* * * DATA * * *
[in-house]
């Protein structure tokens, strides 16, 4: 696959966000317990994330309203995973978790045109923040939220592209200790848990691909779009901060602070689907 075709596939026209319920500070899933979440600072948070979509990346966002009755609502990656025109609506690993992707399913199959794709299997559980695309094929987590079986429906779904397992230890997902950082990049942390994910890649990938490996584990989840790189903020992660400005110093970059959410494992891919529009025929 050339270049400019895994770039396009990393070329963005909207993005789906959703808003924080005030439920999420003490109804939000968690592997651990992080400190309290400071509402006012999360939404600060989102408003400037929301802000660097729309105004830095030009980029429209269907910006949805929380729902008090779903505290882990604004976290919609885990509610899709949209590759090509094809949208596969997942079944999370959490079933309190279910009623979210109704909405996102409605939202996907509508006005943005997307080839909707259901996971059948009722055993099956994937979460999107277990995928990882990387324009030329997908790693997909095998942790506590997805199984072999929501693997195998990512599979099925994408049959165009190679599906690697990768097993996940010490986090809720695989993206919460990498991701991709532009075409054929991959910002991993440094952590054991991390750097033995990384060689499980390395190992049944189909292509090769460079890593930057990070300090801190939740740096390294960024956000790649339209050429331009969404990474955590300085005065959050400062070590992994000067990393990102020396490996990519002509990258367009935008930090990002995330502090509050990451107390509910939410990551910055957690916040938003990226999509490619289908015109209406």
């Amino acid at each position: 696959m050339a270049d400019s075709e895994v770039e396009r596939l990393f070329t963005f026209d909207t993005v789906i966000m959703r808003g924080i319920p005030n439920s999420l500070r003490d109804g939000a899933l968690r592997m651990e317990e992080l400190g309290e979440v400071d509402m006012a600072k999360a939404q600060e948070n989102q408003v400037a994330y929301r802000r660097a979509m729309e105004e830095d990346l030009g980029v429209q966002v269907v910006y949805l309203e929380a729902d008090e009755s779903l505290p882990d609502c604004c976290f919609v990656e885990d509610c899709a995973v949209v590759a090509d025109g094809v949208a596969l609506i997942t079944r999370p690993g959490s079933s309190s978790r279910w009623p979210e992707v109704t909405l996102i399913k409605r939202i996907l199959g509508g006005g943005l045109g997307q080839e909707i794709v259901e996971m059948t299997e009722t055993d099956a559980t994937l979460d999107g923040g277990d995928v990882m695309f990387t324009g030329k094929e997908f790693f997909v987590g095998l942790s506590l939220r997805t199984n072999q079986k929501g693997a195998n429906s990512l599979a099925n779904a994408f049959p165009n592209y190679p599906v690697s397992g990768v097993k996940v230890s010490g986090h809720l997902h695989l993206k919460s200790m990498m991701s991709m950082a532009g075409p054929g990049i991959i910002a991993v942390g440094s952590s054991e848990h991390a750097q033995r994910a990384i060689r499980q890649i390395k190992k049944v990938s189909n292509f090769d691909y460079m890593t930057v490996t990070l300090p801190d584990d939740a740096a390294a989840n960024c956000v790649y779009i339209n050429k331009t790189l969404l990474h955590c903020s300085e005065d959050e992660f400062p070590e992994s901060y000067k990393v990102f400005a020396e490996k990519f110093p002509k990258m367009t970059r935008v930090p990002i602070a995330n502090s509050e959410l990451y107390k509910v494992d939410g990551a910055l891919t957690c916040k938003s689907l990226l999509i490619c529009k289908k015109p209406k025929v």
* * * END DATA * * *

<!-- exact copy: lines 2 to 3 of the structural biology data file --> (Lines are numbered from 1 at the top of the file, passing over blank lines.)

């Protein structure tokens, strides 16, 4: 696959966000317990994330309203995973978790045109923040939220592209200790848990691909779009901060602070689907 075709596939026209319920500070899933979440600072948070979509990346966002009755609502990656025109609506690993992707399913199959794709299997559980695309094929987590079986429906779904397992230890997902950082990049942390994910890649990938490996584990989840790189903020992660400005110093970059959410494992891919529009025929 050339270049400019895994770039396009990393070329963005909207993005789906959703808003924080005030439920999420003490109804939000968690592997651990992080400190309290400071509402006012999360939404600060989102408003400037929301802000660097729309105004830095030009980029429209269907910006949805929380729902008090779903505290882990604004976290919609885990509610899709949209590759090509094809949208596969997942079944999370959490079933309190279910009623979210109704909405996102409605939202996907509508006005943005997307080839909707259901996971059948009722055993099956994937979460999107277990995928990882990387324009030329997908790693997909095998942790506590997805199984072999929501693997195998990512599979099925994408049959165009190679599906690697990768097993996940010490986090809720695989993206919460990498991701991709532009075409054929991959910002991993440094952590054991991390750097033995990384060689499980390395190992049944189909292509090769460079890593930057990070300090801190939740740096390294960024956000790649339209050429331009969404990474955590300085005065959050400062070590992994000067990393990102020396490996990519002509990258367009935008930090990002995330502090509050990451107390509910939410990551910055957690916040938003990226999509490619289908015109209406």
């Amino acid at each position: 696959m050339a270049d400019s075709e895994v770039e396009r596939l990393f070329t963005f026209d909207t993005v789906i966000m959703r808003g924080i319920p005030n439920s999420l500070r003490d109804g939000a899933l968690r592997m651990e317990e992080l400190g309290e979440v400071d509402m006012a600072k999360a939404q600060e948070n989102q408003v400037a994330y929301r802000r660097a979509m729309e105004e830095d990346l030009g980029v429209q966002v269907v910006y949805l309203e929380a729902d008090e009755s779903l505290p882990d609502c604004c976290f919609v990656e885990d509610c899709a995973v949209v590759a090509d025109g094809v949208a596969l609506i997942t079944r999370p690993g959490s079933s309190s978790r279910w009623p979210e992707v109704t909405l996102i399913k409605r939202i996907l199959g509508g006005g943005l045109g997307q080839e909707i794709v259901e996971m059948t299997e009722t055993d099956a559980t994937l979460d999107g923040g277990d995928v990882m695309f990387t324009g030329k094929e997908f790693f997909v987590g095998l942790s506590l939220r997805t199984n072999q079986k929501g693997a195998n429906s990512l599979a099925n779904a994408f049959p165009n592209y190679p599906v690697s397992g990768v097993k996940v230890s010490g986090h809720l997902h695989l993206k919460s200790m990498m991701s991709m950082a532009g075409p054929g990049i991959i910002a991993v942390g440094s952590s054991e848990h991390a750097q033995r994910a990384i060689r499980q890649i390395k190992k049944v990938s189909n292509f090769d691909y460079m890593t930057v490996t990070l300090p801190d584990d939740a740096a390294a989840n960024c956000v790649y779009i339209n050429k331009t790189l969404l990474h955590c903020s300085e005065d959050e992660f400062p070590e992994s901060y000067k990393v990102f400005a020396e490996k990519f110093p002509k990258m367009t970059r935008v930090p990002i602070a995330n502090s509050e959410l990451y107390k509910v494992d939410g990551a910055l891919t957690c916040k938003s689907l990226l999509i490619c529009k289908k015109p209406k025929v």